Ellie has been successfully potty trained, which feels like a whole new phase in motherhood. A good phase, except for when I'm hunting for a bathroom because someone announced "I NEED TO POOP!" in the middle of the grocery store. Her vocabulary, her skills, and her ideas all make it impossible to think of her as a baby or even a toddler anymore. We have a real Big Girl in the house.

Zoe: always exploring and discovering. Too clever to keep tabs on. We barricaded the staircase with furniture but she finds a way to push it aside. She pokes her nose into every cabinet she can find. She knows when you are eating something, and flaps her arms unhappily until you share. I guess you could say she's making her presence known! At nighttime too, unfortunately. She had been sleeping pretty soundly, but several weeks ago she started a dreadful teething/growth spurt period when she would wake up 4-6 times a night. What a headache. Thankfully, she is settling down and has only gotten up twice for the past several nights. That much, I can handle.

She has learned how to imitate us-- if we click our tongues, smack our lips, or make a silly face, she does it right back. Sometimes she attempts to clap. Though she doesn't babble as much as Ellie did, she has a very loud voice when she does choose to use it. Again, I think she's just making her presence known, which is not an easy feat with her explosive older sister around.

Two children feels like a lot of children, these days. They're gorgeous and smart and loving them is a full time occupation.

03 October 2015

Weekend linkage

I just discovered the blog Coffee + Crumbs, and this essay moved me so deeply that I absolutely must share it: I suspect many of you will relate. "Dream House."
Houses tell a story. Somewhere between no kids then two, I started to believe my house could tell one about me where I am astonishingly pulled together, and everything from the floors to my toe nails is marvelously shiny, and nothing smells funny. I want my house to tell the story of how awesome I am. One problem: I am not awesome. Not by a long shot.
Another great piece, much shorter (this one from Jess Connolly's "No Filter" weekly email): "You're Asking the Wrong Question, Sister."
So if you have any of that in your heart today - if you wonder: Am I doing this right? The answer is: He is.
At The Economist, a fun reflection on Jeeves and Wooster, to celebrate their centennial: "Jeeves and the vital oolong." Many are the J&W volumes I have borrowed from the library, and many are the side-splitting cackles they have caused.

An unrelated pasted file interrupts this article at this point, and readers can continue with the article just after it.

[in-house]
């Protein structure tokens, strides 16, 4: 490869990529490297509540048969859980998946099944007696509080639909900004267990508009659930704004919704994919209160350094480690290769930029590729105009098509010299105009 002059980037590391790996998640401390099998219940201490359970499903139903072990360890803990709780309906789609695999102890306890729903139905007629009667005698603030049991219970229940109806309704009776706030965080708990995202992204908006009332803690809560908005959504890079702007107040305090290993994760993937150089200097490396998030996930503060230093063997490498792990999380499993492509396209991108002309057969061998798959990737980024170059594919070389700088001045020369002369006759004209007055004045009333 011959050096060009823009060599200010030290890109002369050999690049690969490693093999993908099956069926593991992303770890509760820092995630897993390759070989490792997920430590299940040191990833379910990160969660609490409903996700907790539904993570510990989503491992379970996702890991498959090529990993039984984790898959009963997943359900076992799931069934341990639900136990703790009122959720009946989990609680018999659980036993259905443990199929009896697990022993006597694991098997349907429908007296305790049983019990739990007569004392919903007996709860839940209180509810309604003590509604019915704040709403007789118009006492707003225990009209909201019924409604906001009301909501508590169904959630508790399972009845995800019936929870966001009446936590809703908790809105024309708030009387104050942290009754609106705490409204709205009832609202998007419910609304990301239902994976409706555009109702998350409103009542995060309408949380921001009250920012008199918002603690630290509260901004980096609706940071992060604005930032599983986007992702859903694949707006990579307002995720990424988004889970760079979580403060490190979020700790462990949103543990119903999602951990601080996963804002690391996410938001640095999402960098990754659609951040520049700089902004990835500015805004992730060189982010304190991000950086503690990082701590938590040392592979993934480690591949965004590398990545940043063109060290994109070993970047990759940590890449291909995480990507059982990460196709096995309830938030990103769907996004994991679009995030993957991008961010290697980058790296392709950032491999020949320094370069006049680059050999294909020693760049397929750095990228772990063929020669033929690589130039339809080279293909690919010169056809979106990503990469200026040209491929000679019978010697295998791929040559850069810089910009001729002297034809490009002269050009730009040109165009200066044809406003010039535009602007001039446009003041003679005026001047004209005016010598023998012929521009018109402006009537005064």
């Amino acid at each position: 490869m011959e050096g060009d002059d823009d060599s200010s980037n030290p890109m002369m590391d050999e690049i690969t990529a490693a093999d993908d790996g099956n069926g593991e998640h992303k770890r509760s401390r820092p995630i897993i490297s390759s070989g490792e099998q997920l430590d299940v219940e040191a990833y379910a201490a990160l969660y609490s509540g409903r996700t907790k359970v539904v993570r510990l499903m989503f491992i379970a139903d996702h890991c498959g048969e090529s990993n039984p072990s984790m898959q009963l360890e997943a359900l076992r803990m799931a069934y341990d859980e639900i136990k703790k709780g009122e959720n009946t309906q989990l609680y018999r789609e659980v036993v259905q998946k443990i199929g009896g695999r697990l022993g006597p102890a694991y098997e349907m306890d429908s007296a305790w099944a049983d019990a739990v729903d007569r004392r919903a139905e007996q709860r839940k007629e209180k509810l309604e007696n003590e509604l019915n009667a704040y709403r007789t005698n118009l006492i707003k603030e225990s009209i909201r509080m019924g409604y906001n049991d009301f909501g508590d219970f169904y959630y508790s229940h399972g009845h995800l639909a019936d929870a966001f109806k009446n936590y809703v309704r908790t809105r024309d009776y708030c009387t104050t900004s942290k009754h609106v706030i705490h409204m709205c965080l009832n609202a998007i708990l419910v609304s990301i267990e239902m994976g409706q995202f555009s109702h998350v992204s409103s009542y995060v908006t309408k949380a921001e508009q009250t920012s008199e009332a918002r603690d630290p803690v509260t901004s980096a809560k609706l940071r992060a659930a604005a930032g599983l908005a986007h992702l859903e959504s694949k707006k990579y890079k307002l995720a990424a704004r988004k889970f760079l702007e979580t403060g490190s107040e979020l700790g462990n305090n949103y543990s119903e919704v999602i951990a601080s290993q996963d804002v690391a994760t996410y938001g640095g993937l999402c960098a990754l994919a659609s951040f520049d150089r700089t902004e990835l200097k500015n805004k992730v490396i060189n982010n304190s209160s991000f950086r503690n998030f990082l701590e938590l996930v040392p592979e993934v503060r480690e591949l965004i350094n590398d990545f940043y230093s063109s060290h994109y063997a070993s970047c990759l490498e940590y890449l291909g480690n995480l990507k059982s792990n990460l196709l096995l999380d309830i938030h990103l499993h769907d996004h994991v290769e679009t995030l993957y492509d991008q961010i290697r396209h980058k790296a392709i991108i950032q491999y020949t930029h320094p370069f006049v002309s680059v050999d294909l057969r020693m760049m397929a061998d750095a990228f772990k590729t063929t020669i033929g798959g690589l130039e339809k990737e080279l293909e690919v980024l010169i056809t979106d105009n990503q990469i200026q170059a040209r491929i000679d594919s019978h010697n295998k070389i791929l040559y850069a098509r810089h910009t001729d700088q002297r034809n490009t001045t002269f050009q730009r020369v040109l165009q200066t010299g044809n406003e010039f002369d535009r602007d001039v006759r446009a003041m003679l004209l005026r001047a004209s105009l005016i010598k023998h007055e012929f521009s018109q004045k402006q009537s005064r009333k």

"Motherhood Screened Off."
My husband thinks no amount of narration will change the way our kids feel about the phone. The problem, he says, is that whenever I grab it, they know that I am also holding a portal, as magical as the one in Narnia’s wardrobe and with the same potential to transport me to another world or to infinite worlds. I am always milliseconds away from news of a horrific mass stampede near Mecca or images of great medieval art or a Twitter dissection of the pope’s visit. How far am I going, they might reasonably worry, and how soon will I be back?
"Christianity in Kenya: Faithful in the Midst of Frauds."

Goodness, look at these beautiful bags.

This is funny! The truth behind cool Instagram photos.

I am no food photographer but it was yummy.
A Few Things We've Et:

Butternut squash soup (two smallish butternuts, roasted + one fat, tart apple + a quart of strong chicken stock + chipotle pepper and salt to taste + a knob of butter to finish)

Sausage potato salad (cubed and roasted russets + spicy sausage + lightly cooked peas and mushrooms + thinly sliced green onions + olive oil and mayo and apple cider vinegar as dressing)

Stuffed sweet potatoes from Against All Grain (very good even though I had no bacon)

Pork and chicken fajitas (with salsa from the last of our tomato crop)

Pictured is creamy potato soup (with broccoli and carrots and cheese . . . a lot like Panera's cream of broccoli soup, but yards better because of the homemade stock and the big squirt of sriracha)